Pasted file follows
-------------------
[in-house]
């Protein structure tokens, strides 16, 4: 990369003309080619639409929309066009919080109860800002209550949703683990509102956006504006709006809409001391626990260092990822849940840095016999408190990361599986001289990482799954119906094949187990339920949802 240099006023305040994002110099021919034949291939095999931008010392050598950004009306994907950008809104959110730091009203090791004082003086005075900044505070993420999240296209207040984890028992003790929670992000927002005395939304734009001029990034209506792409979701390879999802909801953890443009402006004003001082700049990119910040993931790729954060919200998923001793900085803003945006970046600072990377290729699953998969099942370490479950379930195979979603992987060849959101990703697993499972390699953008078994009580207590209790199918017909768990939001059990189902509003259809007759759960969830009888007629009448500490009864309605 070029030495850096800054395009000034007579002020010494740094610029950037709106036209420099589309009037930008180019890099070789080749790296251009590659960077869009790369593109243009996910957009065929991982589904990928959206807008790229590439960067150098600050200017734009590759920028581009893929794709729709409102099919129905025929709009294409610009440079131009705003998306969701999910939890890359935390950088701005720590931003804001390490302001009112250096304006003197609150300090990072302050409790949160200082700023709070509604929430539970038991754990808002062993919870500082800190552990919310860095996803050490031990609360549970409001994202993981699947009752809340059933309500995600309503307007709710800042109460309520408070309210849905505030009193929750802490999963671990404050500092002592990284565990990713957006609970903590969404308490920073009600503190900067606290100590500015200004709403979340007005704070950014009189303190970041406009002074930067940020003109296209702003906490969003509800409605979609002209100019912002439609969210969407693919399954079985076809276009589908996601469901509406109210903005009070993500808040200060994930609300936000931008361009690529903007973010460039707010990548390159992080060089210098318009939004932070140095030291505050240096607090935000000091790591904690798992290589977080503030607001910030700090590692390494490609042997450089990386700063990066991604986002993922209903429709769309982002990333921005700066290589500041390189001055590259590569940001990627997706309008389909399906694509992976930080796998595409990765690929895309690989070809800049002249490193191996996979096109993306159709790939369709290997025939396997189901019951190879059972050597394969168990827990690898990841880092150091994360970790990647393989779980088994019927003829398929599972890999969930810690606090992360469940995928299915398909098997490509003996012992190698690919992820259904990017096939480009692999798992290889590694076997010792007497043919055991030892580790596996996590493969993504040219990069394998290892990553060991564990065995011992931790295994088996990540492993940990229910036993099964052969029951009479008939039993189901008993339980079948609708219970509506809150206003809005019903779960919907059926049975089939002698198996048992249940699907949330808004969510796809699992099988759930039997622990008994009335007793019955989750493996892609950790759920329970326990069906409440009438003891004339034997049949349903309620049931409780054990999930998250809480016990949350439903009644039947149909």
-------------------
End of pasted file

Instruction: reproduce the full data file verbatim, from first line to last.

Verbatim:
[in-house]
């Protein structure tokens, strides 16, 4: 990369003309080619639409929309066009919080109860800002209550949703683990509102956006504006709006809409001391626990260092990822849940840095016999408190990361599986001289990482799954119906094949187990339920949802 240099006023305040994002110099021919034949291939095999931008010392050598950004009306994907950008809104959110730091009203090791004082003086005075900044505070993420999240296209207040984890028992003790929670992000927002005395939304734009001029990034209506792409979701390879999802909801953890443009402006004003001082700049990119910040993931790729954060919200998923001793900085803003945006970046600072990377290729699953998969099942370490479950379930195979979603992987060849959101990703697993499972390699953008078994009580207590209790199918017909768990939001059990189902509003259809007759759960969830009888007629009448500490009864309605 070029030495850096800054395009000034007579002020010494740094610029950037709106036209420099589309009037930008180019890099070789080749790296251009590659960077869009790369593109243009996910957009065929991982589904990928959206807008790229590439960067150098600050200017734009590759920028581009893929794709729709409102099919129905025929709009294409610009440079131009705003998306969701999910939890890359935390950088701005720590931003804001390490302001009112250096304006003197609150300090990072302050409790949160200082700023709070509604929430539970038991754990808002062993919870500082800190552990919310860095996803050490031990609360549970409001994202993981699947009752809340059933309500995600309503307007709710800042109460309520408070309210849905505030009193929750802490999963671990404050500092002592990284565990990713957006609970903590969404308490920073009600503190900067606290100590500015200004709403979340007005704070950014009189303190970041406009002074930067940020003109296209702003906490969003509800409605979609002209100019912002439609969210969407693919399954079985076809276009589908996601469901509406109210903005009070993500808040200060994930609300936000931008361009690529903007973010460039707010990548390159992080060089210098318009939004932070140095030291505050240096607090935000000091790591904690798992290589977080503030607001910030700090590692390494490609042997450089990386700063990066991604986002993922209903429709769309982002990333921005700066290589500041390189001055590259590569940001990627997706309008389909399906694509992976930080796998595409990765690929895309690989070809800049002249490193191996996979096109993306159709790939369709290997025939396997189901019951190879059972050597394969168990827990690898990841880092150091994360970790990647393989779980088994019927003829398929599972890999969930810690606090992360469940995928299915398909098997490509003996012992190698690919992820259904990017096939480009692999798992290889590694076997010792007497043919055991030892580790596996996590493969993504040219990069394998290892990553060991564990065995011992931790295994088996990540492993940990229910036993099964052969029951009479008939039993189901008993339980079948609708219970509506809150206003809005019903779960919907059926049975089939002698198996048992249940699907949330808004969510796809699992099988759930039997622990008994009335007793019955989750493996892609950790759920329970326990069906409440009438003891004339034997049949349903309620049931409780054990999930998250809480016990949350439903009644039947149909």